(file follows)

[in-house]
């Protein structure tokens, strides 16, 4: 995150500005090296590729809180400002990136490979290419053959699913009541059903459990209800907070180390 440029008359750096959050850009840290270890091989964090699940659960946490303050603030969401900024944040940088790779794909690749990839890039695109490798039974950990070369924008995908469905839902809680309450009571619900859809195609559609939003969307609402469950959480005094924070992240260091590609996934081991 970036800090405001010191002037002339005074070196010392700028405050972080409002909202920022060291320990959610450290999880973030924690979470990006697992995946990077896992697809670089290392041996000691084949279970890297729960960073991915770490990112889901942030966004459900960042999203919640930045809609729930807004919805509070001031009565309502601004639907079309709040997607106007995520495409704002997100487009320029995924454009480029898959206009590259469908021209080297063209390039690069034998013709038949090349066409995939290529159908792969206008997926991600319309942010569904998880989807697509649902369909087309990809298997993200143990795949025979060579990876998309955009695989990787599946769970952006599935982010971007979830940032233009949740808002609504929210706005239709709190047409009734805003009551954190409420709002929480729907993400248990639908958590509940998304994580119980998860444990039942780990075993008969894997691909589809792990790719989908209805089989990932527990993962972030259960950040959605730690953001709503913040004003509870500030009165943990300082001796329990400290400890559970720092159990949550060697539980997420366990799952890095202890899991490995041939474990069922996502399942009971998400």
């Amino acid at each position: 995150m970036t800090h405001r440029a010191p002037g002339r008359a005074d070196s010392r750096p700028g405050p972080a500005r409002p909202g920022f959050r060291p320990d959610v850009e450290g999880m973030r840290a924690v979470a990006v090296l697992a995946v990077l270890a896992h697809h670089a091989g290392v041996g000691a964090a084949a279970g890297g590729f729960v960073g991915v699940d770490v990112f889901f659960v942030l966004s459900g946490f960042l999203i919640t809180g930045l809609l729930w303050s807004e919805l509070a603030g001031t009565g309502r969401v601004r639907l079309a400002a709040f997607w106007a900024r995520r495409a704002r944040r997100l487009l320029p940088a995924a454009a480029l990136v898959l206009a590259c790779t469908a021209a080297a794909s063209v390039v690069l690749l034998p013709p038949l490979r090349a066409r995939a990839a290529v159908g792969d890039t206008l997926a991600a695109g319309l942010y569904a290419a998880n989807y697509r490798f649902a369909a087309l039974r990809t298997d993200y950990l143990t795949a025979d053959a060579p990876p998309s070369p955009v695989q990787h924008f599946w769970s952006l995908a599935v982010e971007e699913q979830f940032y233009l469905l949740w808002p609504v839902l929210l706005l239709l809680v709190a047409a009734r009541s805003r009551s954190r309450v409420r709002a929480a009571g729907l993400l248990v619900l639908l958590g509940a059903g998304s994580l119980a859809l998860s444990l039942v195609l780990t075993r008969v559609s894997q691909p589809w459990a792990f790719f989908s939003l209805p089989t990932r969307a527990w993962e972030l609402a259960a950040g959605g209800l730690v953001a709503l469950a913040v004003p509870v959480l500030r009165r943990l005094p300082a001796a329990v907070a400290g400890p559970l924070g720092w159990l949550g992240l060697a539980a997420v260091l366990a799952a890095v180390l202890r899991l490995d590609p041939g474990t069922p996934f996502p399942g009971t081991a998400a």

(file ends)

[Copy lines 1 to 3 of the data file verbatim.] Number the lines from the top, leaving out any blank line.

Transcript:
[in-house]
């Protein structure tokens, strides 16, 4: 995150500005090296590729809180400002990136490979290419053959699913009541059903459990209800907070180390 440029008359750096959050850009840290270890091989964090699940659960946490303050603030969401900024944040940088790779794909690749990839890039695109490798039974950990070369924008995908469905839902809680309450009571619900859809195609559609939003969307609402469950959480005094924070992240260091590609996934081991 970036800090405001010191002037002339005074070196010392700028405050972080409002909202920022060291320990959610450290999880973030924690979470990006697992995946990077896992697809670089290392041996000691084949279970890297729960960073991915770490990112889901942030966004459900960042999203919640930045809609729930807004919805509070001031009565309502601004639907079309709040997607106007995520495409704002997100487009320029995924454009480029898959206009590259469908021209080297063209390039690069034998013709038949090349066409995939290529159908792969206008997926991600319309942010569904998880989807697509649902369909087309990809298997993200143990795949025979060579990876998309955009695989990787599946769970952006599935982010971007979830940032233009949740808002609504929210706005239709709190047409009734805003009551954190409420709002929480729907993400248990639908958590509940998304994580119980998860444990039942780990075993008969894997691909589809792990790719989908209805089989990932527990993962972030259960950040959605730690953001709503913040004003509870500030009165943990300082001796329990400290400890559970720092159990949550060697539980997420366990799952890095202890899991490995041939474990069922996502399942009971998400």
């Amino acid at each position: 995150m970036t800090h405001r440029a010191p002037g002339r008359a005074d070196s010392r750096p700028g405050p972080a500005r409002p909202g920022f959050r060291p320990d959610v850009e450290g999880m973030r840290a924690v979470a990006v090296l697992a995946v990077l270890a896992h697809h670089a091989g290392v041996g000691a964090a084949a279970g890297g590729f729960v960073g991915v699940d770490v990112f889901f659960v942030l966004s459900g946490f960042l999203i919640t809180g930045l809609l729930w303050s807004e919805l509070a603030g001031t009565g309502r969401v601004r639907l079309a400002a709040f997607w106007a900024r995520r495409a704002r944040r997100l487009l320029p940088a995924a454009a480029l990136v898959l206009a590259c790779t469908a021209a080297a794909s063209v390039v690069l690749l034998p013709p038949l490979r090349a066409r995939a990839a290529v159908g792969d890039t206008l997926a991600a695109g319309l942010y569904a290419a998880n989807y697509r490798f649902a369909a087309l039974r990809t298997d993200y950990l143990t795949a025979d053959a060579p990876p998309s070369p955009v695989q990787h924008f599946w769970s952006l995908a599935v982010e971007e699913q979830f940032y233009l469905l949740w808002p609504v839902l929210l706005l239709l809680v709190a047409a009734r009541s805003r009551s954190r309450v409420r709002a929480a009571g729907l993400l248990v619900l639908l958590g509940a059903g998304s994580l119980a859809l998860s444990l039942v195609l780990t075993r008969v559609s894997q691909p589809w459990a792990f790719f989908s939003l209805p089989t990932r969307a527990w993962e972030l609402a259960a950040g959605g209800l730690v953001a709503l469950a913040v004003p509870v959480l500030r009165r943990l005094p300082a001796a329990v907070a400290g400890p559970l924070g720092w159990l949550g992240l060697a539980a997420v260091l366990a799952a890095v180390l202890r899991l490995d590609p041939g474990t069922p996934f996502p399942g009971t081991a998400a």